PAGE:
• “There are two things children should get from their parents: roots and wings,” said German writer, poet, and philosopher Johann Wolfgang von Goethe. It’s time to start examining what it means to give our kid wings. Page: 73
  • In a 2007 study published in the Journal of Family Psychology,3 researchers asked eighteen- to twenty-five-year-olds which criteria they felt were most indicative of adulthood. Their criteria were, in order of importance: (1) accepting responsibility for the consequences of your actions; (2) establishing a relationship with parents as an equal adult; (3) being financially independent from parents; and (4) deciding on beliefs/values independently of parents/other influences. Page: 78
  • We need to know they know how. Page: 80
  1. An eighteen-year-old must be able to talk to strangers
  2. An eighteen-year-old must be able to find his way around
  3. An eighteen-year-old must be able to manage his assignments, workload, and deadlines.
  4. An eighteen-year-old must be able to contribute to the running of a household.
  5. An eighteen-year-old must be able to handle interpersonal problems.
  6. An eighteen-year-old must be able to cope with ups and downs
  7. An eighteen-year-old must be able to earn and manage money.
  8. An eighteen-year-old must be able to take risks. Page: 82
  • One of the key life skills our children must develop, after all, is the ability to live without us. Page: 86
  • A study published in 2006 by UCLA clinical child psychologist and assistant professor of psychiatry and education, James Wood, found that parents who tend to take over tasks that children either are or could be performing independently limit the child’s ability to experience “mastery,” leading to greater rates of separation anxiety in their children.4 Page: 89
  • The research shows that figuring out for themselves is a critical element to a person’s mental health. Your kids have to be there for themselves. That’s a harder truth to swallow when your kid is in the midst of a problem or worse, a crisis, but taking the long view, it’s the best medicine for them. Page: 92
  • If our kids are becoming chemically manufactured versions of their otherwise imperfect but quintessentially human selves, if they feel the need to do that in order to succeed in the world, when and where will this drug use end? Page: 108
  • Our job is to raise them so that even in the rough places, they have a chance to thrive. Page: 118
  • Parental love is piercing, fierce, and beautiful. It is hard to comprehend that we’ll be able to cope with our kids leaving home, let alone that at times we won’t even know where they are. Yet we gave them life. And life is to be lived. Page: 143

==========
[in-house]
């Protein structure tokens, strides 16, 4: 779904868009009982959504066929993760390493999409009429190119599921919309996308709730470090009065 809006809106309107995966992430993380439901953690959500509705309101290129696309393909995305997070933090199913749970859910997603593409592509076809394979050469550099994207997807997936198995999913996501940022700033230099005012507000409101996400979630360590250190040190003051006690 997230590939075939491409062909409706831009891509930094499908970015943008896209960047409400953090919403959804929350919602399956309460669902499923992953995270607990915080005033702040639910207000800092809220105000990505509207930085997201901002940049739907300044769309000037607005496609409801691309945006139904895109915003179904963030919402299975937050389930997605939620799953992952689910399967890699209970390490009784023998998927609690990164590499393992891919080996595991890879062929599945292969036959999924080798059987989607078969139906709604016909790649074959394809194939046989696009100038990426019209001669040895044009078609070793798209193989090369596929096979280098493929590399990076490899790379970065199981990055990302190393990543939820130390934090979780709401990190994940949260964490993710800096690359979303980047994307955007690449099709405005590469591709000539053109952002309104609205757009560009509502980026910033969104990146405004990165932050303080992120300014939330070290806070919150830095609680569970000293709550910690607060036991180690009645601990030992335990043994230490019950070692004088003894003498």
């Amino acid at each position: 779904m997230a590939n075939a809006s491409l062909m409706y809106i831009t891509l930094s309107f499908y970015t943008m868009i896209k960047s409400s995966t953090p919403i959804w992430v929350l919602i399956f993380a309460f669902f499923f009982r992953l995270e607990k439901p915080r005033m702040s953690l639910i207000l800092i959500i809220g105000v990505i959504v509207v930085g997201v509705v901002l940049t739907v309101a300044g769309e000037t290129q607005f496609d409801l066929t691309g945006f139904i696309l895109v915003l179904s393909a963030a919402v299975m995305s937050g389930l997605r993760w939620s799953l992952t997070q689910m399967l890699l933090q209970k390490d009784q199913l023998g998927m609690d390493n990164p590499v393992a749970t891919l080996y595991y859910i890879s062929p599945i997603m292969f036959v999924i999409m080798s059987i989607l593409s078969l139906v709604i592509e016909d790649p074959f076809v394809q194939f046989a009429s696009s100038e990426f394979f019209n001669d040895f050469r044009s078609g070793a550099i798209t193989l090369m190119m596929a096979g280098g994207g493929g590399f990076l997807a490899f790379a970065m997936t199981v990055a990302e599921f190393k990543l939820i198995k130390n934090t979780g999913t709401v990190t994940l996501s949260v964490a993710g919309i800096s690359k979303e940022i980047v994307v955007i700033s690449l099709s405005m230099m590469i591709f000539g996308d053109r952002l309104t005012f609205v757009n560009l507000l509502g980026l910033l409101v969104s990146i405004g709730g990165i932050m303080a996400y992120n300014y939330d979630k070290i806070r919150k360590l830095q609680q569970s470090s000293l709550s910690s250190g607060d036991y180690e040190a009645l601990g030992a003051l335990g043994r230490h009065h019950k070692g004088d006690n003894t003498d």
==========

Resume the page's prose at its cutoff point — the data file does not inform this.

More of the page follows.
• Believe it or not your kid will be eighteen one day, and although you adore them and love doing for them, you don’t want to keep them dependent upon you until they turn eighteen and then dump them out into the real world cold-turkey and wave good-bye; we’re supposed to raise them—to parent them—in a manner that inculcates in them a sense of how to be adult in the world, in age-appropriate ways, beginning in early childhood. Page: 145
  • We’ve been given the awesome, humbling task of helping a young human unfold. What they need most of all is our love and support as they go about the hard and joyful work of learning the skills and mind-sets needed to be a thriving, successful, adult. The “sweet spot” of authoritative parenting—halfway between permissive and authoritarian, and not in any way neglectful—will help us raise our children to truly succeed in life, where we can be proud not only of them, but of ourselves. Page: 149
  • Allowing freedom within limits to try and fail and get better is the only way children (or anyone) will ever learn how to do things for themselves. Perfectionism is not only the enemy of the good; it is the enemy of adulthood. Page: 174
  • If students are in their late teens or early twenties when they first face their own very normal human trait of imperfection, they’ll lack the “brush it off, get back on the horse, try again, persevere through it” mentality they could—should—have cultivated in childhood. Page: 228
  • Resilience is built from real hardship and cannot be bought or manufactured. Page: 231
  • my definition of resilience is simply this: It’s the ability to say to ourselves, “I’m okay. I can choose to figure this out, or figure out another way, or decide it’s not what I want after all. I’m still me. I’m still loved. Life goes on.” Page: 233
    • Not being invited to a birthday party
    • Experiencing the death of a pet
    • Breaking a valuable vase
    • Working hard on a paper and still getting a poor grade
    • Having a car break down away from home
    • Seeing the tree he planted die
    • Being told that a class or camp is full
    • Getting detention
    • Missing a show because she was helping Grandma
    • Having a fender bender
    • Being blamed for something he didn’t do
    • Having an event canceled because someone else misbehaved
    • Being fired from a job
    • Not making the varsity team
    • Coming in last at something
    • Being hit by another kid
    • Rejecting something he had been taught
    • Deeply regretting saying something she can’t take back
    • Not being invited when friends are going out
    • Being picked last for neighborhood kickball
    • Not only must you let your kids experience these things, you must appreciate their importance. Page: 239
  • Despite what’s wrong with the college admissions system and the many, many other social and cultural factors that are beyond our control as parents, we’ve got children who need dinner tonight and breakfast tomorrow morning, and a society and world that are depending on us to raise our children well. Join me in doing right by those children by leaving the herd of hoverers, by fostering independence, not dependence, and by supporting them in being who they are rather than telling them who and what to be. Together we can push the parenting pendulum back in the other direction: toward raising adults. Page: 306